“Take care of yourselves,” Fleetwood stressed earnestly, signing off after a night of play. “But more importantly, in this crazy, crazy world we seem to be living in, be so kind to one another.”

Happy Anniversary, You Crazy Kids: Forty Years of (This) Fleetwood Mac

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This post originally appeared on Bed Crumbs.

Forty years ago today, the face of rock and roll changed. They didn’t know it. We didn’t know it. But in one fell swoop, one phone call, history was made.

New Year’s Eve, 1974. Lindsey Buckingham and Stevie Nicks join Fleetwood Mac. Up until then, they were a couple of California kids trying to make it as a musical duo (not to mention as a couple) with middling success. They had a critically acclaimed, but poorly selling, debut album in the can and promptly dropped by Polydor; its follow-up being scrapped together on spec studio time and high hopes. They were poor, tired, overworked.

They were talented – oh, were they talented. Nicks’s lyrics were poetic and introspective. Her voice so versatile, it could range from raspy to silky, powerful cries to childlike whispers, low to high all within the same song. Buckingham’s guitar playing – he is a self-taught guitarist with a finger picking technique unique to rock and roll – nearly knock a listener out. After all, it only took his solo in Buckingham Nicks’s “Frozen Love” to convince Mick Fleetwood that he was the next guitarist for Fleetwood Mac.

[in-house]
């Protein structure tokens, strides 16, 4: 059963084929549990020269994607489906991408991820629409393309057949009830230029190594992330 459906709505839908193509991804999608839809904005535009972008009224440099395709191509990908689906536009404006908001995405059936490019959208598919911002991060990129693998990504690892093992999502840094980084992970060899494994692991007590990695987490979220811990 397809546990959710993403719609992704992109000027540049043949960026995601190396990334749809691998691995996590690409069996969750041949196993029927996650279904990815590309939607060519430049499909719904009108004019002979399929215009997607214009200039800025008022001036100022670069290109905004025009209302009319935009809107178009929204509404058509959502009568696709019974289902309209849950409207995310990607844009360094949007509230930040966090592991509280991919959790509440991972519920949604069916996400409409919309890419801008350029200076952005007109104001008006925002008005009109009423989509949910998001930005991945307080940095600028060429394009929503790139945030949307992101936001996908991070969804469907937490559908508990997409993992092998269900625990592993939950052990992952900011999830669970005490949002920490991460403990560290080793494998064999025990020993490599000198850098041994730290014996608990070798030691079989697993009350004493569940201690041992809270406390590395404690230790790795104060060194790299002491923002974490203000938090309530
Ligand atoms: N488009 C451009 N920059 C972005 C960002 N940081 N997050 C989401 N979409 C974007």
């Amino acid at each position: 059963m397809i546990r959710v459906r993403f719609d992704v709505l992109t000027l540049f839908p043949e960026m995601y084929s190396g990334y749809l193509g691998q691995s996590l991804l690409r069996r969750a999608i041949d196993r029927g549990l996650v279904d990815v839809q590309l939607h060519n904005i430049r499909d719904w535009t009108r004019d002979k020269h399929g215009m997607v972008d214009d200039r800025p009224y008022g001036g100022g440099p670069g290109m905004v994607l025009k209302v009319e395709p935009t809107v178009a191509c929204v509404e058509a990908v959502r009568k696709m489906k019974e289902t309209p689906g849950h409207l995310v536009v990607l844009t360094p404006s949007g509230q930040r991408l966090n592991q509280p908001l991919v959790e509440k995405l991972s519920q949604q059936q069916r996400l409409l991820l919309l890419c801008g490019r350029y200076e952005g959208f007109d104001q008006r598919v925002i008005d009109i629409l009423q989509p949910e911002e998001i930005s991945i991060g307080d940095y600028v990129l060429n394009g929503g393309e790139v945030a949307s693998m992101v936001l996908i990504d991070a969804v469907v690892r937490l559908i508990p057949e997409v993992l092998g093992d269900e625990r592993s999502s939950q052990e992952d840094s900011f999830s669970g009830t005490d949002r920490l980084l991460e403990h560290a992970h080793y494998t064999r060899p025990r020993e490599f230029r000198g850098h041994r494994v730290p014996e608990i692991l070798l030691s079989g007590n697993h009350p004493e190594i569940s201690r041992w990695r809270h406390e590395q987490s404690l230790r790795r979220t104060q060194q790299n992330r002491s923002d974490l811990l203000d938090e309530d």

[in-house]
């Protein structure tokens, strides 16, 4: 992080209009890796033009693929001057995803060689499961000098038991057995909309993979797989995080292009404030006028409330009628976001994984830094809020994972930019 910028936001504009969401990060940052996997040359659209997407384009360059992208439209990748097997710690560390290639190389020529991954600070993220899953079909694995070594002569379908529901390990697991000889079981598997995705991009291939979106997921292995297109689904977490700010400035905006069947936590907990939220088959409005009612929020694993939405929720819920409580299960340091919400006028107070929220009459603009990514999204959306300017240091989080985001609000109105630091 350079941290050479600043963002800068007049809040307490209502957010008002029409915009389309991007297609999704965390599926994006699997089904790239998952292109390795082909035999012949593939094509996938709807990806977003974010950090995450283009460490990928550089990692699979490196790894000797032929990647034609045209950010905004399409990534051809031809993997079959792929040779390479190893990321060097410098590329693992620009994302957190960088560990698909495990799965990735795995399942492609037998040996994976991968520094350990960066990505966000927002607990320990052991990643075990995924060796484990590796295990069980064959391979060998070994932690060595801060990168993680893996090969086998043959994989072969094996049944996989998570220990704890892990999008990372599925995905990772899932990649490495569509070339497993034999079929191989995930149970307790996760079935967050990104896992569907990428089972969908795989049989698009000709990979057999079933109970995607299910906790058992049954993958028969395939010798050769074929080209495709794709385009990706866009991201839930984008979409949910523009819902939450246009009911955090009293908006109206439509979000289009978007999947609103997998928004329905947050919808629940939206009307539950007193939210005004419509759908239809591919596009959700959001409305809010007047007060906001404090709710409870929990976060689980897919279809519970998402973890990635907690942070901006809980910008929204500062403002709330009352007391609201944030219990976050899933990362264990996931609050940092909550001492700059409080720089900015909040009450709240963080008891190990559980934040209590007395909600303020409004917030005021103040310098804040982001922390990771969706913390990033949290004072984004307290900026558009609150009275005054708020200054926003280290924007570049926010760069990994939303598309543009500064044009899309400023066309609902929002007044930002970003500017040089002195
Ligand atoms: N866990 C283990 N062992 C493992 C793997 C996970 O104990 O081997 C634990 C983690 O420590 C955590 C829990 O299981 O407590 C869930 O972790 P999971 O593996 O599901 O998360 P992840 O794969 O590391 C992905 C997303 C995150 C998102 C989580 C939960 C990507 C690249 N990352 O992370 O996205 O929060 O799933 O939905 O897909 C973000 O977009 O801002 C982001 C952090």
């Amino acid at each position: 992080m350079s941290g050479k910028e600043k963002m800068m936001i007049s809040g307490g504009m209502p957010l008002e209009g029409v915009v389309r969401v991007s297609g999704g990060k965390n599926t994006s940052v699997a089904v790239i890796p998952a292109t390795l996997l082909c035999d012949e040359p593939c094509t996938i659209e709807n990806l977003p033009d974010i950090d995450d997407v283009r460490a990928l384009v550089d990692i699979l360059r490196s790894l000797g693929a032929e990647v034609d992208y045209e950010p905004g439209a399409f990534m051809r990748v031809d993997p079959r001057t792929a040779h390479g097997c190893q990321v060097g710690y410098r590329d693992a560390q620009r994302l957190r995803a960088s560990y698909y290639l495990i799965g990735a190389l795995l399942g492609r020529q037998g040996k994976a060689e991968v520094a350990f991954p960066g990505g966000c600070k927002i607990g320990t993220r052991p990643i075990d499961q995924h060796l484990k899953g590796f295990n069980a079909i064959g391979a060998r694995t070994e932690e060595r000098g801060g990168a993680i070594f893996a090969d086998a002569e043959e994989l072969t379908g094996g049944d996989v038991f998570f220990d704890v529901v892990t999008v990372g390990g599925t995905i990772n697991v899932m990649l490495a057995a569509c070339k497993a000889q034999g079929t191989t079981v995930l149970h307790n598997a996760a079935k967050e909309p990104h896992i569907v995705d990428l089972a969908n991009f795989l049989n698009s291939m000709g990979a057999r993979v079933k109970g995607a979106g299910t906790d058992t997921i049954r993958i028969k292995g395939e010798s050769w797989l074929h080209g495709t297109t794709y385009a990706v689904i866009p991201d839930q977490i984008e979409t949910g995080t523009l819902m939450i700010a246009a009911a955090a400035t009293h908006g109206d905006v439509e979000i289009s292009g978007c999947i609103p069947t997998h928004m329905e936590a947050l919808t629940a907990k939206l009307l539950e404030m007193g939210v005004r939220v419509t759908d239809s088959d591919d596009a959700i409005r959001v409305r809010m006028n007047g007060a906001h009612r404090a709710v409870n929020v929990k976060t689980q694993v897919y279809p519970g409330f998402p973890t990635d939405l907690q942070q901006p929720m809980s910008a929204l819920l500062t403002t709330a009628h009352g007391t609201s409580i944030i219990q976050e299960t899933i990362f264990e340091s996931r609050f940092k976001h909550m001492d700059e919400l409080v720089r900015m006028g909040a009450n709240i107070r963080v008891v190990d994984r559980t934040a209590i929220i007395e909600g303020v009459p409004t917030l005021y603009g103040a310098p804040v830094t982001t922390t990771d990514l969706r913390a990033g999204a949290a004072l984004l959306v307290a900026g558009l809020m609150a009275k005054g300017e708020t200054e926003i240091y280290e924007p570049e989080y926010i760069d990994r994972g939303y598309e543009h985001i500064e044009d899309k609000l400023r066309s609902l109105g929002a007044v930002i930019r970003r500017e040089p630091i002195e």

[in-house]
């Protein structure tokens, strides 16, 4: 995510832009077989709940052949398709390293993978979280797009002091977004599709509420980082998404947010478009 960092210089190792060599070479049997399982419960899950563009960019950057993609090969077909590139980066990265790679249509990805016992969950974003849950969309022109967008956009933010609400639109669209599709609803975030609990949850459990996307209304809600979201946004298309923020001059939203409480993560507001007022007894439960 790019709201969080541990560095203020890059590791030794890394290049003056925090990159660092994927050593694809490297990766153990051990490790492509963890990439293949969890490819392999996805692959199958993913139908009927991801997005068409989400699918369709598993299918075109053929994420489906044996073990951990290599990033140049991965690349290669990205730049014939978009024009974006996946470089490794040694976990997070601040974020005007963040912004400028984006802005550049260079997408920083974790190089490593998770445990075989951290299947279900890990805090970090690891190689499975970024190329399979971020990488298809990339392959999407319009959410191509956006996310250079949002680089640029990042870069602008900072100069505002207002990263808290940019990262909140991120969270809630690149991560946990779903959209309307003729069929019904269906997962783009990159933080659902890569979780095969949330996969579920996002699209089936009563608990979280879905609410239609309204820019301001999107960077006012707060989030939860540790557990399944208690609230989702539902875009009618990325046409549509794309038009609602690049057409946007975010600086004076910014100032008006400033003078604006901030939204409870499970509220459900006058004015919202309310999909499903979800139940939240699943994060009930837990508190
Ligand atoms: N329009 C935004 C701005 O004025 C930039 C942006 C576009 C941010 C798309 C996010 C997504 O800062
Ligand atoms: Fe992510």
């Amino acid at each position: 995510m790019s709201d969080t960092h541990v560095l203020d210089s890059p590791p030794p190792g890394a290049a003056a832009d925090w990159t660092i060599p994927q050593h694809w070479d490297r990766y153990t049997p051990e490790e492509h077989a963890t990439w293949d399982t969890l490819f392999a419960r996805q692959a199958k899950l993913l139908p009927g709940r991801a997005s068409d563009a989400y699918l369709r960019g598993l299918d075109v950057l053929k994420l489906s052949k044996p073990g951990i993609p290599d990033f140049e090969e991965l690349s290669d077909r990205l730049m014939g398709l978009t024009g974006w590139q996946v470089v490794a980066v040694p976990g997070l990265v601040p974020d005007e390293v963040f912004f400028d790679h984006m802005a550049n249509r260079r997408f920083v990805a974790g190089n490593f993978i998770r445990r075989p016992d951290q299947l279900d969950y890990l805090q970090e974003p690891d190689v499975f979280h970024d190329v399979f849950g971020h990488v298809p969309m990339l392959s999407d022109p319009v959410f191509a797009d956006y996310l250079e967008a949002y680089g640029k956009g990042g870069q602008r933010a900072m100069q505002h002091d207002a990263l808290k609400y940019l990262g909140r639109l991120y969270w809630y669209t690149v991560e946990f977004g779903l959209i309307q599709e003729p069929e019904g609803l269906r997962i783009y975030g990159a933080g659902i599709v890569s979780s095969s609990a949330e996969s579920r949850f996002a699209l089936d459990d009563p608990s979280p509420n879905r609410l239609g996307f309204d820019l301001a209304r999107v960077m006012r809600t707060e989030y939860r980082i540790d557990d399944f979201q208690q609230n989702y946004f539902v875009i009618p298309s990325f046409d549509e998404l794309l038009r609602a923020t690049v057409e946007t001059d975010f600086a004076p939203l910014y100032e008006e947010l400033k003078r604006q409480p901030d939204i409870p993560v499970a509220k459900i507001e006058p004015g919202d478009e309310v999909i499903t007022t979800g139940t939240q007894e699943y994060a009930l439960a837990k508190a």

And they were hard working. The couple took a leap of faith, left their band Fritz, which had opened for legends like Janis Joplin and Jimi Hendrix, and moved from San Francisco to Los Angeles to pursue a shared dream. Together they wrote and recorded into the early, pre-dawn hours. By day, Nicks worked multiple jobs to pay the rent; Buckingham continued to hone their music. And yet. They had little to show for it.

Did they know? Did they know, truly, what the future held? Nicks frequently speaks of having premonitions, visions of the rock star she would become, but in her heart of hearts, as she waited tables and cleaned homes and found herself up against a six month make-it-or-go-back-to-school ultimatum, did she know?

Did she truly think that the two would become rock legends, not only together, but separately as well? Did Buckingham know, as he fiddled with his guitar, finger picking a new riff, that he would soon play an integral role in one of the best selling bands of all time?

What happened that New Year’s Eve, when Mick Fleetwood called and offered Buckingham a spot in the band? By 1974, Fleetwood Mac certainly was not the astronomical success that they were to become, but they had put out several prominent records with impressive former members like Peter Green and Bob Welch. What do you say when you pick up the phone and Mick Fleetwood is on the other end, offering you a job without so much as an audition?

Even more pressing is the issue of how the band pursued a guitarist and ended up gaining another singer. Nicks and Buckingham would come to form the tenth lineup of the band; Buckingham was their sixth guitarist. Had they taken just Buckingham, as intended, how would they have fared? What would have become of Nicks? What if, when Buckingham said “You’ve gotta take my girlfriend, too,” they said “Eh, no thanks.”? What if he turned down the offer outright? Would Buckingham Nicks II have been a success? Would the young couple have stayed together?